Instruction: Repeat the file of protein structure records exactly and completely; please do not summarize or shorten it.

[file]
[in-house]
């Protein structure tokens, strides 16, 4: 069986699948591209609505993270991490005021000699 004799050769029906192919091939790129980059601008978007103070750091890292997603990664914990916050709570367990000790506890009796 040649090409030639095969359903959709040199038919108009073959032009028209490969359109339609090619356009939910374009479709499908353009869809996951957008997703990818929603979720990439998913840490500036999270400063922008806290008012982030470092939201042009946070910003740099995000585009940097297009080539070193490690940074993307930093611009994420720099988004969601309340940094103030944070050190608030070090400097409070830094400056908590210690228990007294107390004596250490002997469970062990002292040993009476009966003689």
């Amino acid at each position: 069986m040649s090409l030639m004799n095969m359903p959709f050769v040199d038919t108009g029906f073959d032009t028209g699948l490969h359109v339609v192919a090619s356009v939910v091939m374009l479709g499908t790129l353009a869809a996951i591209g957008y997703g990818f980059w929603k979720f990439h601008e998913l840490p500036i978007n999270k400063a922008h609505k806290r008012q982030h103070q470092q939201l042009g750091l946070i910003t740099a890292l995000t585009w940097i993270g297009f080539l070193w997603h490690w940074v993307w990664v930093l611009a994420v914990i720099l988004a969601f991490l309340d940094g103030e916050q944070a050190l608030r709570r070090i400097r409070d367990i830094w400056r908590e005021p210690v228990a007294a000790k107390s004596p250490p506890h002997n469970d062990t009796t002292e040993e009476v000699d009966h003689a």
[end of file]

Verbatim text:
[in-house]
């Protein structure tokens, strides 16, 4: 069986699948591209609505993270991490005021000699 004799050769029906192919091939790129980059601008978007103070750091890292997603990664914990916050709570367990000790506890009796 040649090409030639095969359903959709040199038919108009073959032009028209490969359109339609090619356009939910374009479709499908353009869809996951957008997703990818929603979720990439998913840490500036999270400063922008806290008012982030470092939201042009946070910003740099995000585009940097297009080539070193490690940074993307930093611009994420720099988004969601309340940094103030944070050190608030070090400097409070830094400056908590210690228990007294107390004596250490002997469970062990002292040993009476009966003689």
């Amino acid at each position: 069986m040649s090409l030639m004799n095969m359903p959709f050769v040199d038919t108009g029906f073959d032009t028209g699948l490969h359109v339609v192919a090619s356009v939910v091939m374009l479709g499908t790129l353009a869809a996951i591209g957008y997703g990818f980059w929603k979720f990439h601008e998913l840490p500036i978007n999270k400063a922008h609505k806290r008012q982030h103070q470092q939201l042009g750091l946070i910003t740099a890292l995000t585009w940097i993270g297009f080539l070193w997603h490690w940074v993307w990664v930093l611009a994420v914990i720099l988004a969601f991490l309340d940094g103030e916050q944070a050190l608030r709570r070090i400097r409070d367990i830094w400056r908590e005021p210690v228990a007294a000790k107390s004596p250490p506890h002997n469970d062990t009796t002292e040993e009476v000699d009966h003689a």